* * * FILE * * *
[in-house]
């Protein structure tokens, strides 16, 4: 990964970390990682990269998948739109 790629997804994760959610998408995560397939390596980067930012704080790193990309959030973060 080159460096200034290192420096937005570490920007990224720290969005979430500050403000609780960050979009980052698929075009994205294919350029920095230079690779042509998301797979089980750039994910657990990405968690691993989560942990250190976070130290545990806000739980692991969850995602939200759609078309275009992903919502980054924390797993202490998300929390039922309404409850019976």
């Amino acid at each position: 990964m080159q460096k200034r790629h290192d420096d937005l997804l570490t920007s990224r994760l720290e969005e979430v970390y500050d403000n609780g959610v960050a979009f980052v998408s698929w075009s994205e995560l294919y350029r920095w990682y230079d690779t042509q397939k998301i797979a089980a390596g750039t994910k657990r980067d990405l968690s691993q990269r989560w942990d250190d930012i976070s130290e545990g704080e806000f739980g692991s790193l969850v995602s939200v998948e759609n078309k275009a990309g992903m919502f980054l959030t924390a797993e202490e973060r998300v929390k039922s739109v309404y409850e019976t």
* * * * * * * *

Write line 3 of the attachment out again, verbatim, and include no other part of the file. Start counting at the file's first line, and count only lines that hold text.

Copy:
């Amino acid at each position: 990964m080159q460096k200034r790629h290192d420096d937005l997804l570490t920007s990224r994760l720290e969005e979430v970390y500050d403000n609780g959610v960050a979009f980052v998408s698929w075009s994205e995560l294919y350029r920095w990682y230079d690779t042509q397939k998301i797979a089980a390596g750039t994910k657990r980067d990405l968690s691993q990269r989560w942990d250190d930012i976070s130290e545990g704080e806000f739980g692991s790193l969850v995602s939200v998948e759609n078309k275009a990309g992903m919502f980054l959030t924390a797993e202490e973060r998300v929390k039922s739109v309404y409850e019976t």